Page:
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China Sends University Students Home In Zero-COVID Protest Crackdowns

Holland McKinnie
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The Chinese Communist Party (CCP) is continuing its crackdown on protests against the regime’s draconian “zero-COVID” restrictions. The Chinese state has ordered domestic universities to send students home so that they can be more readily monitored and locked down. 

The government response to protests has ramped up significantly after crowds began demanding the resignation of President Xi Jinping as part of the largest popular demonstrations in multiple decades.

With a heightened and violent police response on the streets in Beijing, Shanghai and other large urban centers, there were no reports of new protests on Tuesday.

In addition to the harsh police response, the government has relaxed some zero-COVID restrictions in what appears to be an effort to ease public hostility toward the regime.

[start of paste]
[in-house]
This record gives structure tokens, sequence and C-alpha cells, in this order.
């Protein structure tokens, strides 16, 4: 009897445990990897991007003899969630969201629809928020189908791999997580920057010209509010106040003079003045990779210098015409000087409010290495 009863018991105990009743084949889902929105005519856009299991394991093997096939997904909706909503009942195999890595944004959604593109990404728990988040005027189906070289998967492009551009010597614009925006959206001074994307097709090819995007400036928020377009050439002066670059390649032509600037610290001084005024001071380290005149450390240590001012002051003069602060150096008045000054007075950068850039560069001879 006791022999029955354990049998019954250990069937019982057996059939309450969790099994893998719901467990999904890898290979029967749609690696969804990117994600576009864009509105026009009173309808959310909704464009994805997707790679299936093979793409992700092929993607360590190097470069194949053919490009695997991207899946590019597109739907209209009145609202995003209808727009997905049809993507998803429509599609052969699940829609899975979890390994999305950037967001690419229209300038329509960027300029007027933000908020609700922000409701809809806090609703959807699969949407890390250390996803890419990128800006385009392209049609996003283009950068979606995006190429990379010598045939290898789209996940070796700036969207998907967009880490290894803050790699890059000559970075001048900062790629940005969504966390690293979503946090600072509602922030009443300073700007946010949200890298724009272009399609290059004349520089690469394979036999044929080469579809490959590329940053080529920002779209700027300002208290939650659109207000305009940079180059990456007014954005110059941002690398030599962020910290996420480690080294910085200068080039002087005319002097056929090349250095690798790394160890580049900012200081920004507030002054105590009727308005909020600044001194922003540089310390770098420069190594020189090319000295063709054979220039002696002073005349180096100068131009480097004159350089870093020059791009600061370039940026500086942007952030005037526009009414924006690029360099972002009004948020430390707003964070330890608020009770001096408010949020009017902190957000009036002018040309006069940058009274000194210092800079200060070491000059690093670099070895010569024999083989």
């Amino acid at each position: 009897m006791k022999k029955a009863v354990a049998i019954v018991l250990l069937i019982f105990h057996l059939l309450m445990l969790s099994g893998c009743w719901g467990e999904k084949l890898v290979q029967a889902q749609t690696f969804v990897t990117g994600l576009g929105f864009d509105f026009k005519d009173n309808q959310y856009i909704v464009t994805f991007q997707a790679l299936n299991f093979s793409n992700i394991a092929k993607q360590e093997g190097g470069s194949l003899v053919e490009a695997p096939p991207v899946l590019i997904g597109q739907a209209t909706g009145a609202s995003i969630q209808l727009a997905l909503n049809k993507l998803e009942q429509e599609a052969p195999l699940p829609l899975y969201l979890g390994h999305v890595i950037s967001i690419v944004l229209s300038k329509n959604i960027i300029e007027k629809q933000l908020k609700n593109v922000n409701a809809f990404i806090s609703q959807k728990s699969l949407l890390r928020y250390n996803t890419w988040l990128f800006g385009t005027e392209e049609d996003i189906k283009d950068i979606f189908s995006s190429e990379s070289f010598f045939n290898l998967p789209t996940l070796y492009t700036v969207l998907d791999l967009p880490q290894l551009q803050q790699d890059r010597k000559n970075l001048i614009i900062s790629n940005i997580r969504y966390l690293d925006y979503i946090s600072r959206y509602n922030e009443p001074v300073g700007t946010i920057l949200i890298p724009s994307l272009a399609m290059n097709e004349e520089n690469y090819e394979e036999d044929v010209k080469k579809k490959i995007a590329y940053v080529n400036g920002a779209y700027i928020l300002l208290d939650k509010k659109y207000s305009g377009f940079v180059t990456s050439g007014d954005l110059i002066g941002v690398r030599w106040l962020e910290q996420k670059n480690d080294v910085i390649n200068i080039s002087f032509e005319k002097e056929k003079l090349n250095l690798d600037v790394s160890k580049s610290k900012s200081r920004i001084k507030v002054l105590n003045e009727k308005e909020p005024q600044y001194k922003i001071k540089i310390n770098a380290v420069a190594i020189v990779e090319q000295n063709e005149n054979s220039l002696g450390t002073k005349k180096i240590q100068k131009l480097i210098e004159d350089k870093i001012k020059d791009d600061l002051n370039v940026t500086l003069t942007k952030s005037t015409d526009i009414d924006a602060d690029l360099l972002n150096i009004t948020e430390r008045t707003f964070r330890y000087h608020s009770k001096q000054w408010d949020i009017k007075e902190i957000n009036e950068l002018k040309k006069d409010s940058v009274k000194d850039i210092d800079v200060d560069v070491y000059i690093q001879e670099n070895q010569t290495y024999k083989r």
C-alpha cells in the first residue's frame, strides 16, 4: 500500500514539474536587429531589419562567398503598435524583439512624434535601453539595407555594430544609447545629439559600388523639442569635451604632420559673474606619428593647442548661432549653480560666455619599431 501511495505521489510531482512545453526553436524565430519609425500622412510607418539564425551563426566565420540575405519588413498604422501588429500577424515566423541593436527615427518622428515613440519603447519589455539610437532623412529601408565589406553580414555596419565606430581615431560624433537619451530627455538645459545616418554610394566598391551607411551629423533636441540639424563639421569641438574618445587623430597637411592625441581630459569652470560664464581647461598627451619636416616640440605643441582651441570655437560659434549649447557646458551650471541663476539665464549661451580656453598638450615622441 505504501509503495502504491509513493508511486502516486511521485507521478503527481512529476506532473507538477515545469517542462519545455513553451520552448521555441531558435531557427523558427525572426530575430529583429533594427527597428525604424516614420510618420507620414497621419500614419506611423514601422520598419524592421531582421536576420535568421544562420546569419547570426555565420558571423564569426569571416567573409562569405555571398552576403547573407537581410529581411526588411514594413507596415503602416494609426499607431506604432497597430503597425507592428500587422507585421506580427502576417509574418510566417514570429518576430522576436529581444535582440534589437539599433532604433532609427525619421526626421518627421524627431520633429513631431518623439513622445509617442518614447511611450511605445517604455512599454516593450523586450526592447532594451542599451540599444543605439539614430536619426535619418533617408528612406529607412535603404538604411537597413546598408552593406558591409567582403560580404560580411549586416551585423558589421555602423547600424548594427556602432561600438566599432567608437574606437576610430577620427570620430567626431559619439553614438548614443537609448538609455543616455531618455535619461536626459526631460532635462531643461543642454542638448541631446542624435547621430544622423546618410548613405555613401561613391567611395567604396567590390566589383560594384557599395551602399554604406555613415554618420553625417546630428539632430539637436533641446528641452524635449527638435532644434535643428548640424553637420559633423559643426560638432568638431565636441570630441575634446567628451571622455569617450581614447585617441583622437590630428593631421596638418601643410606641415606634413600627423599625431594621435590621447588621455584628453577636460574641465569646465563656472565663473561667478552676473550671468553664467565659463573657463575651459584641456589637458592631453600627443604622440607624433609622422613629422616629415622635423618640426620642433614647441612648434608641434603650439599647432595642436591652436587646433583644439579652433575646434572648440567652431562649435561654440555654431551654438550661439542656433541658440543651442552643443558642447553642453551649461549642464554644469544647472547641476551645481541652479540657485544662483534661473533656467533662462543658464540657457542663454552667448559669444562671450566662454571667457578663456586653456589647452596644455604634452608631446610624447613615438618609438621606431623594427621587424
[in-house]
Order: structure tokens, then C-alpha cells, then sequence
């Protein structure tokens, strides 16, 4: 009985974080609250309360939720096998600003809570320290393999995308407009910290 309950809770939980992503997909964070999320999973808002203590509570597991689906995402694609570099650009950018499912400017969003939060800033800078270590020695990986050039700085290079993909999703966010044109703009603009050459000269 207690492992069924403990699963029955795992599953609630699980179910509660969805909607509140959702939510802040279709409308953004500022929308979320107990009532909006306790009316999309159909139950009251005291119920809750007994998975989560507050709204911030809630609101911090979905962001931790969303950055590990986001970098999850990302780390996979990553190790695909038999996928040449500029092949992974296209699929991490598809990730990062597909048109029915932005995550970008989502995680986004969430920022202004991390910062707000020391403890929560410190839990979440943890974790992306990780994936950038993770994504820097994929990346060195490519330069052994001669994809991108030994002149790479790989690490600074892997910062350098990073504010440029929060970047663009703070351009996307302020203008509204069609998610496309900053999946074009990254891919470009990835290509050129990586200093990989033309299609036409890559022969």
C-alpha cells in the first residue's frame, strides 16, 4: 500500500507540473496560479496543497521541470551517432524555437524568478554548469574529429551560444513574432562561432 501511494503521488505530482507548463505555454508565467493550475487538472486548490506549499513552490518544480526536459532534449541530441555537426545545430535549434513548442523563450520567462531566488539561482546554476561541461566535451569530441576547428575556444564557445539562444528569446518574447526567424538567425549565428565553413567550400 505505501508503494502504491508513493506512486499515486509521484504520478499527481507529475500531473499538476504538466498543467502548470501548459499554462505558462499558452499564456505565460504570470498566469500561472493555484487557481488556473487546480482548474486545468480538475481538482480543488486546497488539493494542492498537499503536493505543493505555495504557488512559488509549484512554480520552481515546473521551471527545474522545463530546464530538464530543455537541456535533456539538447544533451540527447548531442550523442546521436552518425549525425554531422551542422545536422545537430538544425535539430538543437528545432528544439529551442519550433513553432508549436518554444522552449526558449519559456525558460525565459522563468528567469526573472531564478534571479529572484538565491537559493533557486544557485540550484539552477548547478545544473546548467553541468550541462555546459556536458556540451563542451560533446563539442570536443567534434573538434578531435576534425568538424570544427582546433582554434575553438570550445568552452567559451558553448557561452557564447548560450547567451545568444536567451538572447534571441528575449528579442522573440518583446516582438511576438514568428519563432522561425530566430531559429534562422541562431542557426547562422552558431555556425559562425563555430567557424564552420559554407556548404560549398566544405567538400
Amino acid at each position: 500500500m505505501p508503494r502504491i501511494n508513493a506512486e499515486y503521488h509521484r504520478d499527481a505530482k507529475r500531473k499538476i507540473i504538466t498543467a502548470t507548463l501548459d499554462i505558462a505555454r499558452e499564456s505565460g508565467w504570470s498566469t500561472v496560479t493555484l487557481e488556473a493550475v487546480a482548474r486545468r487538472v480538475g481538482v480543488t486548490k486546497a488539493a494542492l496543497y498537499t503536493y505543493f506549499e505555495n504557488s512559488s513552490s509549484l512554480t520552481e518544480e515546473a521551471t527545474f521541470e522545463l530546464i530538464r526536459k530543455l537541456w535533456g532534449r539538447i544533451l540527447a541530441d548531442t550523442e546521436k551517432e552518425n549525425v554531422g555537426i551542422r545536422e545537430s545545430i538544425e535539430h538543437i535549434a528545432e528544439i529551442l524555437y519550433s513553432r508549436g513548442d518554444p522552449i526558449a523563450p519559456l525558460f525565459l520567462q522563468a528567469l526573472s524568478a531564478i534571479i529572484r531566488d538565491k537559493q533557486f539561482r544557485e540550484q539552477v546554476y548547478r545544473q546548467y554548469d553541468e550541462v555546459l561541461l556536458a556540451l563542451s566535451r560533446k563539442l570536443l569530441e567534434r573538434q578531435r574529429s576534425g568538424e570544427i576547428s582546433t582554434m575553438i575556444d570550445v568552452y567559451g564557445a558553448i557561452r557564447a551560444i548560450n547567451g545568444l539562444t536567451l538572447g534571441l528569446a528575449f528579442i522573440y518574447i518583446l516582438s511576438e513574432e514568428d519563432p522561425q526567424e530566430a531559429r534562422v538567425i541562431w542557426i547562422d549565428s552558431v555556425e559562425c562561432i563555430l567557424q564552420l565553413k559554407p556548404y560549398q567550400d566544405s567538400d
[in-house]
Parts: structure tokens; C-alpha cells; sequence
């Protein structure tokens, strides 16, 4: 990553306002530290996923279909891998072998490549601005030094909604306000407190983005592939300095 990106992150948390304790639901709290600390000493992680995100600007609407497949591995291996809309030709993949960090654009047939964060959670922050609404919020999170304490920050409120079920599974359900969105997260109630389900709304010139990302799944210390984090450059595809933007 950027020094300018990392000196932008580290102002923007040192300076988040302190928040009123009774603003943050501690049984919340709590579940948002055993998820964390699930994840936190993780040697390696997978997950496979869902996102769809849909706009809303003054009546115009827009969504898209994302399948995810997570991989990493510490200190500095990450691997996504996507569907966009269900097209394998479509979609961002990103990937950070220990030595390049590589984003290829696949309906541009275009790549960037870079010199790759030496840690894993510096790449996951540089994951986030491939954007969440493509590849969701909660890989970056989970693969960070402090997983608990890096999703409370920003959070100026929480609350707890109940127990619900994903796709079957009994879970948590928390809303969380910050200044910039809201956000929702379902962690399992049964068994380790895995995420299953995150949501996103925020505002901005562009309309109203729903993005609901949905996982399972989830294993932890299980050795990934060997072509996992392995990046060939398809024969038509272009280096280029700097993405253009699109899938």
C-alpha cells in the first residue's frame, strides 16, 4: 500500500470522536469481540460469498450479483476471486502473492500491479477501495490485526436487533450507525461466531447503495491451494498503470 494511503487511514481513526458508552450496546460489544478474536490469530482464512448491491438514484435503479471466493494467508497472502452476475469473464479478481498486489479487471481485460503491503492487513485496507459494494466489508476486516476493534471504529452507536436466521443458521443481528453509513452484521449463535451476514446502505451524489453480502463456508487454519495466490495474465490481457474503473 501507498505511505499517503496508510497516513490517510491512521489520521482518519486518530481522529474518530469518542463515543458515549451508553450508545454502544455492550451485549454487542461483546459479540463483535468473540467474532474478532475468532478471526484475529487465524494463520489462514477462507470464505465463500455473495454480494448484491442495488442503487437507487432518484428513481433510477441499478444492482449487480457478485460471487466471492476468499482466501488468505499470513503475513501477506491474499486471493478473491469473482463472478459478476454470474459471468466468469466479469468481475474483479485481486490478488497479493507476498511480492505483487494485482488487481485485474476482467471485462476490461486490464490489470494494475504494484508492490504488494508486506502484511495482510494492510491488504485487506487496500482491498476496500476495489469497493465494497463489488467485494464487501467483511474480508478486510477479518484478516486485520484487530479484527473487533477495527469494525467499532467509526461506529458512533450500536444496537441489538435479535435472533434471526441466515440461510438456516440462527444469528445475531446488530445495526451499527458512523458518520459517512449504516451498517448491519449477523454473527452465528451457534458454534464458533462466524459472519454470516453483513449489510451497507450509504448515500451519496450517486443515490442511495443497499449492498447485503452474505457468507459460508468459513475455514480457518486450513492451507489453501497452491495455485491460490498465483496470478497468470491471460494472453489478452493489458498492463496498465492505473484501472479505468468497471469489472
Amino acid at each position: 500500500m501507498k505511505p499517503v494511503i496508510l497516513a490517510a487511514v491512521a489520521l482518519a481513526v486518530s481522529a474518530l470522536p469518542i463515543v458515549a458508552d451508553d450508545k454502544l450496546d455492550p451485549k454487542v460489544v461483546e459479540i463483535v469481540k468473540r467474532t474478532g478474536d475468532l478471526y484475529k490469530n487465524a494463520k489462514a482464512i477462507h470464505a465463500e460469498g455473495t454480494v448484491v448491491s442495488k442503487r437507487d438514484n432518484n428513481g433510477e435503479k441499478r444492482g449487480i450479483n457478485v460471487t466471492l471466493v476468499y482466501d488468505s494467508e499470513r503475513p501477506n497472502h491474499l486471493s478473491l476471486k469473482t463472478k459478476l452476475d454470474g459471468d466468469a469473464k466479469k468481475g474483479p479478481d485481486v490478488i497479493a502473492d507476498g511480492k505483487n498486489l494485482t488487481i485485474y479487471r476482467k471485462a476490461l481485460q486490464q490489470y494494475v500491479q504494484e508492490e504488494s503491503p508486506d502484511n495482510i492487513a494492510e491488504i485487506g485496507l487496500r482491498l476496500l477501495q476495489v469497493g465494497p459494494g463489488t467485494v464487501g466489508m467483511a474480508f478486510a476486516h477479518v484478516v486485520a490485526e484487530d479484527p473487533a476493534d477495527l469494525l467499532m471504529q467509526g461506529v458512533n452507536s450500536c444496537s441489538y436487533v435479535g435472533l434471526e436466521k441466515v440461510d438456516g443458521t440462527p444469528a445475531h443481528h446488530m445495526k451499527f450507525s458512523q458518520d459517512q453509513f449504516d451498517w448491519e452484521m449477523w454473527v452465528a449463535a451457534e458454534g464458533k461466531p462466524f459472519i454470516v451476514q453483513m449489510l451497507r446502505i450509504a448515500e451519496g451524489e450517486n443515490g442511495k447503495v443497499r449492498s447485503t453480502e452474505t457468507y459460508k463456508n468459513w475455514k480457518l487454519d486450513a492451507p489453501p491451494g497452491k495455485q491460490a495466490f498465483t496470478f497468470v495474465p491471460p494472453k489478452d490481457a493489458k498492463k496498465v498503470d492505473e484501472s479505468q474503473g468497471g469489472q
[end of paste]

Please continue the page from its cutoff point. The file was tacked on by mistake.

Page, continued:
But authorities have decided to shut down universities for some period of time, sending students to their home districts in what appears to be an effort toward ending the popular uprisings around the nation. The schools are stating that students are being sent home to protect them from COVID-19 infection. 

State officials have ordered new strict controls on travel and mandated mass testing after reports of recently increased COVID transmission in the world’s most populous nation.

One notable protest took place in Hong Kong on Monday, where a group of university students displayed candles as a sign of solidarity and chanted, “Oppose dictatorship, don’t be slaves!” 

The CCP continues to report that it has many fewer COVID-19 cases than the United States and other Western nations because of its aggressive zero-COVID policies. Nevertheless, support among Chinese citizens for the policies is spiraling downward. People there appear to be running out of patience with being locked inside their apartments with limited access to food and medicine.

As students are being transported by bus to train stations, they are being told that they will be able to continue classes and take final exams online. The mandated travel appears to contradict restrictions on movement that are in place as part of the zero-COVID policy, indicating that the motivation could be to end student assembly more than viral transmission.